Bob Woodward talks to Scott Pelley on "60 Minutes." Photo: CBS News

President Trump, who rails about anonymous sources, is suddenly confronted with an extensive, unsparing, on-the-record account of his thinking about America's virus and race crises — and he's the source. Instead of "Rage," Bob Woodward could have called his book: "Undeniable."

Why it matters: We get a torrent of tweeted and spoken words from Trump — far more public musing, riffing and ranting than from any president, ever. But it's not always clear what to believe, what matters, or what will endure. Now, we can read and hear Trump free-associating for history.

Woodward tapped Trump's vanity and insecurity to secure an astonishing 18 interviews, totaling nine hours, with the most powerful man in the world.

  • Woodward was allowed to record all the on-the-record sessions. Audio snippets were released yesterday along with extensive excerpts from the book, out Tuesday.

We know Trump likes to talk to famous people — he complained publicly after he wasn't interviewed for Woodward's brutal 2018 Trump book, "Fear."

  • And we know Woodward is seductive. "Every president does a Bob Woodward book ... and then later comes to regret it," Karl Rove told Fox News.
  • So now we have the president — as he fights for reelection 54 days before Election Day — admitting that he deliberately "played down" the coronavirus, at a time when more urgency could have saved lives ... blithely rejecting Woodward's suggestion that white privilege is isolating, and that "we have to work our way out of it to understand the anger and the pain ... black people feel" ("You really drank the Kool-Aid ... I don't feel that at all") ... and once again using a "p"-word variant, this time to refer to generals instead of genitals.

Woodward knows the power of tapes, and of the word "cover-up." On the forthcoming "60 Minutes," Scott Pelley asks Woodward about Trump telling him in February that the virus was "more deadly than ... even your strenuous flus," while saying publicly three weeks later that "it's a little like the regular flu."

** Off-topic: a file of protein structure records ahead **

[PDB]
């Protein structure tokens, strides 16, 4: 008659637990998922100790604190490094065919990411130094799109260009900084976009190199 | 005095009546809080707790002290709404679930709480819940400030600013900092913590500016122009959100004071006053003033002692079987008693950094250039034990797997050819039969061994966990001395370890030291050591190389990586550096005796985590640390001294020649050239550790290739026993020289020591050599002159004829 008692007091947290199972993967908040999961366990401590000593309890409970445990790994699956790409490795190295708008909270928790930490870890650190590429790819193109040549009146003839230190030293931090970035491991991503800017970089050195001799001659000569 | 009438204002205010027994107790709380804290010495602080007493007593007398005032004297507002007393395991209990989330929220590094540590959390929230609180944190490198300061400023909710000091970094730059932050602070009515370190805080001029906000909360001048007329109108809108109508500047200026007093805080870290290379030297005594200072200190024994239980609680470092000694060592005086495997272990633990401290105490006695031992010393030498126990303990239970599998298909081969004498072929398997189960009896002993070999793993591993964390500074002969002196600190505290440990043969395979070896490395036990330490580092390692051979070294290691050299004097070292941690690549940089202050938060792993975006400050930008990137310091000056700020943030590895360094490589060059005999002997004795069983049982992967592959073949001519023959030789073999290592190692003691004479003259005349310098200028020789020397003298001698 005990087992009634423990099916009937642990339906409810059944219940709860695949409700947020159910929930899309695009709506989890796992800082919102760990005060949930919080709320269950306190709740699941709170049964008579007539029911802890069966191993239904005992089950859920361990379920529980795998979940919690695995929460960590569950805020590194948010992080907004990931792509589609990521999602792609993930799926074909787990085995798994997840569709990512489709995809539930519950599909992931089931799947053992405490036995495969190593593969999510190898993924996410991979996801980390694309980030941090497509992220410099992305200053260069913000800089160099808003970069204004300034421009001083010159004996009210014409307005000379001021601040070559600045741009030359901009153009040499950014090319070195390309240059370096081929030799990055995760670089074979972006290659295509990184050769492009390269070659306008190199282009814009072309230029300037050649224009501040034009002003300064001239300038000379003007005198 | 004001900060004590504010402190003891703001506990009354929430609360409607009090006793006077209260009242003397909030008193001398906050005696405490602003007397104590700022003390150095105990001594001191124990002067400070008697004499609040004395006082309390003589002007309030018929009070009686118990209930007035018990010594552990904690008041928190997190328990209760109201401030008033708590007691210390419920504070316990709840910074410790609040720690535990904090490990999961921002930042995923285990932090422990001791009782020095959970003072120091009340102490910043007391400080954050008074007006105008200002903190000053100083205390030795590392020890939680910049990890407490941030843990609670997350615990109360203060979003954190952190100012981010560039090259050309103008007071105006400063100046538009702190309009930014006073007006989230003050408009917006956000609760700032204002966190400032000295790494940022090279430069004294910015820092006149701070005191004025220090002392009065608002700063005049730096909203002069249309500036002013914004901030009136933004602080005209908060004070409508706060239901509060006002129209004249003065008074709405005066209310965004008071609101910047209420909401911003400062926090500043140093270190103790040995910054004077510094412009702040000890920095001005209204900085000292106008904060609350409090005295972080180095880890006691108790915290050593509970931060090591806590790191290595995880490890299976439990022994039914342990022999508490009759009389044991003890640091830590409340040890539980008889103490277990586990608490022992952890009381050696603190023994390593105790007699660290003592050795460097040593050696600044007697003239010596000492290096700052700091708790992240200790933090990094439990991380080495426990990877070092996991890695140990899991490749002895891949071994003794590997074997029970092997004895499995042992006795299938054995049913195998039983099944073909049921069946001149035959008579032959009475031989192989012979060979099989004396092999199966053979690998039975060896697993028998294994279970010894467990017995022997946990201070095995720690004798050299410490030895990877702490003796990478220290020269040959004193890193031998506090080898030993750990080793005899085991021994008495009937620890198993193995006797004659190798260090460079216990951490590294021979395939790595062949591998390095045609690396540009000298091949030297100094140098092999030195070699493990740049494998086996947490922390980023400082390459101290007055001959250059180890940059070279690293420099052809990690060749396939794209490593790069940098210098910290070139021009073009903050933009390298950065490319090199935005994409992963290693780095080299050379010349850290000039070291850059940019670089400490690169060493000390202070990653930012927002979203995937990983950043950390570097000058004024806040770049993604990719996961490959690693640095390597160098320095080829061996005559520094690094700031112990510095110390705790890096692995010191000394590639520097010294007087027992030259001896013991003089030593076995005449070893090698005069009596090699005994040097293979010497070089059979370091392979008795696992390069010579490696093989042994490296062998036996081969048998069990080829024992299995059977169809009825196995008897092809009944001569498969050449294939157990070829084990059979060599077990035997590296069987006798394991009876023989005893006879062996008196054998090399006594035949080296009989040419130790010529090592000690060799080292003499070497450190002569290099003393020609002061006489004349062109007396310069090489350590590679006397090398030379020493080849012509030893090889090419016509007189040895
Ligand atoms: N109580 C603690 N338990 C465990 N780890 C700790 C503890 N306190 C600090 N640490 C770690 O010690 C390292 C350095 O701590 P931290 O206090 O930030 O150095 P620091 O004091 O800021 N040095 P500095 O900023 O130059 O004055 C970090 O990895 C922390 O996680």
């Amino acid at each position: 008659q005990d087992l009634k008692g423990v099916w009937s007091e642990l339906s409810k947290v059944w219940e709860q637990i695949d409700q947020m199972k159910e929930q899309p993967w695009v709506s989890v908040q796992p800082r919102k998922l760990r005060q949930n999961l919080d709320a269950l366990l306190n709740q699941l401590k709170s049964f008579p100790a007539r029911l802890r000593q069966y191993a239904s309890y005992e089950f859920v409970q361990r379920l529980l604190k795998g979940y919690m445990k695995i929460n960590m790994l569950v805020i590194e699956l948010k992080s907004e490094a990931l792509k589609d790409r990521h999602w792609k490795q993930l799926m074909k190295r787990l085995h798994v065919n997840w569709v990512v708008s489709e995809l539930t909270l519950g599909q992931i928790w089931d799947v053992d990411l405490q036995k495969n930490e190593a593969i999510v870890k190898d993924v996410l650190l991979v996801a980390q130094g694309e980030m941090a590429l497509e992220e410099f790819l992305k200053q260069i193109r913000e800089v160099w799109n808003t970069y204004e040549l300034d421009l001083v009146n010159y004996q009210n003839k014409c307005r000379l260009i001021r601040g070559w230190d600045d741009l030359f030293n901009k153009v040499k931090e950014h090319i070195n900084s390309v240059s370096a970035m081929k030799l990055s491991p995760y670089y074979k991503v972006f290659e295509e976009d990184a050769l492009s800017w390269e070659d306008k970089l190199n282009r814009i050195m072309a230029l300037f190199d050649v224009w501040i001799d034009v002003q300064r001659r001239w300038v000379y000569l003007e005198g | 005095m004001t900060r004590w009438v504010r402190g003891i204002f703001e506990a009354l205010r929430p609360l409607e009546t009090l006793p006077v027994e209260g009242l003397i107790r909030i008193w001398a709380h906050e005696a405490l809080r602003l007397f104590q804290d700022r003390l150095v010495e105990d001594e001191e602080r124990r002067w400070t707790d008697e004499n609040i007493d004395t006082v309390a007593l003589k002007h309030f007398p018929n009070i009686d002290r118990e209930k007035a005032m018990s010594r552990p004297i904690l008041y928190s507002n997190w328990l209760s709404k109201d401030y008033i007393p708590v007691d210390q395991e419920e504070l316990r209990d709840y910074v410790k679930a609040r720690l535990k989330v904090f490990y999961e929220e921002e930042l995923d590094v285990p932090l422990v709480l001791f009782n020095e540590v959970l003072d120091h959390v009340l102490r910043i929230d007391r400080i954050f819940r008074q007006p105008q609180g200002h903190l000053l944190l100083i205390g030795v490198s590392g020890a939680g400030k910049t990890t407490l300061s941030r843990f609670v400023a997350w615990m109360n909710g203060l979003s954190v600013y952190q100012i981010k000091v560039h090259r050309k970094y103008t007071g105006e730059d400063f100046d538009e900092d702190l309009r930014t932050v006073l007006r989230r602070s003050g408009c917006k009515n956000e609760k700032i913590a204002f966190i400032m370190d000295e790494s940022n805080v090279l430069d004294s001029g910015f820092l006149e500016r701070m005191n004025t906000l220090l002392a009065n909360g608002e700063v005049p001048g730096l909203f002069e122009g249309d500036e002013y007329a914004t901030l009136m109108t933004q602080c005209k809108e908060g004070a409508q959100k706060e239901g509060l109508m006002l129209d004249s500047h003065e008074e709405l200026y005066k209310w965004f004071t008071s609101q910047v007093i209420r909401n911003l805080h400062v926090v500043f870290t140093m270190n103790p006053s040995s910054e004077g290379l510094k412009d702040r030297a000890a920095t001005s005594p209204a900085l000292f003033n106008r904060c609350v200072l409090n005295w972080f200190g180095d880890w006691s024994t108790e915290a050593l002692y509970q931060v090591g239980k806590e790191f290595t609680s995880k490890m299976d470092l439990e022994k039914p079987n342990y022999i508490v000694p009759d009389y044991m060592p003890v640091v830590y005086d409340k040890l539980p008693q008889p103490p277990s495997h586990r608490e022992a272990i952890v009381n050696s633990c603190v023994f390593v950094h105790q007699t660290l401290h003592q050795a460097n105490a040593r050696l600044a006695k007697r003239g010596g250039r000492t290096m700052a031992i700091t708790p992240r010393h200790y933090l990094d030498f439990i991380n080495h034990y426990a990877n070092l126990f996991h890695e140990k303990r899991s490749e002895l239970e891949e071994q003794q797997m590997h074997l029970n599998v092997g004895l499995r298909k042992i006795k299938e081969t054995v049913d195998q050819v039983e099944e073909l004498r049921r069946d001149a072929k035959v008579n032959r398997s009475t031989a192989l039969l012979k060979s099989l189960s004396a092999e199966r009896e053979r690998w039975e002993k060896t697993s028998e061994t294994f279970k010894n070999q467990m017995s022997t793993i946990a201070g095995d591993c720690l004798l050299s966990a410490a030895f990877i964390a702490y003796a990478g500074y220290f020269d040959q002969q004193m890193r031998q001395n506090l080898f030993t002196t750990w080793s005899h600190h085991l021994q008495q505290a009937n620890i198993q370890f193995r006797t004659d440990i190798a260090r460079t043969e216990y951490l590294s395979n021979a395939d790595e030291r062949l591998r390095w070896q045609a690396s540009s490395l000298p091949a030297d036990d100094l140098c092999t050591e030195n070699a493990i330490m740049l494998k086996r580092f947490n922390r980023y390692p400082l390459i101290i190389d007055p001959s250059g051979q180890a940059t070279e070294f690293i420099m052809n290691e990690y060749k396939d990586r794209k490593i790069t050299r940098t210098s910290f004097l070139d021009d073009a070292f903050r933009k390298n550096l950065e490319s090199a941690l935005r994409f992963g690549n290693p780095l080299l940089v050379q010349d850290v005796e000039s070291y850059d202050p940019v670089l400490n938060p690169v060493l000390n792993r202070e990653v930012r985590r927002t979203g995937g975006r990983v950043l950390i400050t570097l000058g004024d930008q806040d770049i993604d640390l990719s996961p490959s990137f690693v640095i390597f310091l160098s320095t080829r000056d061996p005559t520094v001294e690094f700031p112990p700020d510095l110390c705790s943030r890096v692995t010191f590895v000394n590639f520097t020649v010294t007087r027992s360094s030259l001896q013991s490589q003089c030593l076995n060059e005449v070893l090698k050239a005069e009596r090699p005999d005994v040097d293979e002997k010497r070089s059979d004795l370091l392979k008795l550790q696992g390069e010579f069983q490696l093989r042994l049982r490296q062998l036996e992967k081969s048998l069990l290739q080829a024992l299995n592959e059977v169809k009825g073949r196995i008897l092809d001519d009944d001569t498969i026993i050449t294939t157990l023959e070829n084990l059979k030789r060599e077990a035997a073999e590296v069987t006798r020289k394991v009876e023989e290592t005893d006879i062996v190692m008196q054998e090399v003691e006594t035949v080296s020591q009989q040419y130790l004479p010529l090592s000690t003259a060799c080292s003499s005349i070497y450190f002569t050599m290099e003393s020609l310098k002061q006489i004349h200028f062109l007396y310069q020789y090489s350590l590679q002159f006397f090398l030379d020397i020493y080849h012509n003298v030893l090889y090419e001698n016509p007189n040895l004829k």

• "Yes, this is the tragedy," Woodward says. "A president of the United States has a duty to warn. The public will understand that. But if they get the feeling that they're not getting the truth, then you're going down the path of deceit and cover-up." (Vide0)

At 9:30 last night, Trump did a phoner with Fox News' Sean Hannity, who came on the air with a "PANIC POLITICS" graphic and said Trump's China travel ban was part of "serious, severe, quick actions by the president — he took it seriously."

Trump said of Woodward:

He called. I didn't participate in his last one — and he does hit jobs with everybody. He even did it on Obama ... constant hit jobs. On Bush, I guess they did three books — they were all terrible.
So I figured: You know, let's just give it a little shot — I'll speak to him. It wasn't a big deal. I speak to him, and let's see.
I don't know if the book is good or bad — I have no idea. [I] probably, almost definitely, won't read it because I don't have time to read it.

Go deeper: Trump told Woodward he intentionally played down coronavirus threat ... What Trump said about "my f---ing generals" ... Former intel chief Dan Coats believed "Putin had something on Trump."

Subscribe to Axios AM/PM for a daily rundown of what's new and why it matters, directly from Mike Allen.
Please enter a valid email.
Please enter a valid email.
Server error. Please try a different email.
Subscribed! Look for Axios AM and PM in your inbox tomorrow or read the latest Axios AM now.

Go deeper

Trump tells House GOP leader he wants a "big deal" on COVID relief

Photo: Win McNamee/Getty Images

Within a day of tweeting that he was calling off bipartisan talks for a coronavirus stimulus deal, President Trump phoned House Minority Leader Kevin McCarthy and indicated he was worried by the stock market reaction and wanted a "big deal" with Speaker Nancy Pelosi, per two sources familiar with the call.

What we're hearing: Trump was spooked after seeing the instant drop in the stock market and intense backlash to his tweet, and he has since directed Treasury Secretary Steven Mnuchin to push for a more comprehensive relief bill before the election.

Updated 54 mins ago - Politics & Policy

Coronavirus dashboard

Illustration: Sarah Grillo/Axios

  1. Politics: Ex-FDA chief: Pence campaigning after COVID exposure puts others at risk — Mark Meadows: "We are not going to control the pandemic"
  2. Health: 13 states set single-day coronavirus case records last week — U.S. reports over 80,000 new cases for second consecutive day.
  3. World: Australian city Melbourne to exit one of world's longest lockdowns — In photos: Coronavirus restrictions grow across Europe
  4. Media: Fox News president and several hosts advised to quarantine after possible COVID-19 exposure
  5. Nonprofit: Rockefeller Foundation commits $1 billion for COVID-19 recovery
Updated 58 mins ago - World

In photos: Coronavirus restrictions grow across Europe

A skeleton is placed at a restaurant table in Rome to protest Italy's restrictions that'll see gyms, movie theaters and pools close and bars and restaurants required to shut by 6 p.m. until at least Nov. 24. Photo: Antonio Masiello/Getty Images

Restrictions are returning across much of Europe as the continent faces a second coronavirus wave.

The big picture: Spain and France each surpassed 1 million cases last week, and both countries have implemented further restrictions on citizens. Italian officials announced strict new measures, effective Monday, to combat another cases spike. From Denmark to Romania, take a look at what steps countries have been taking, in photos.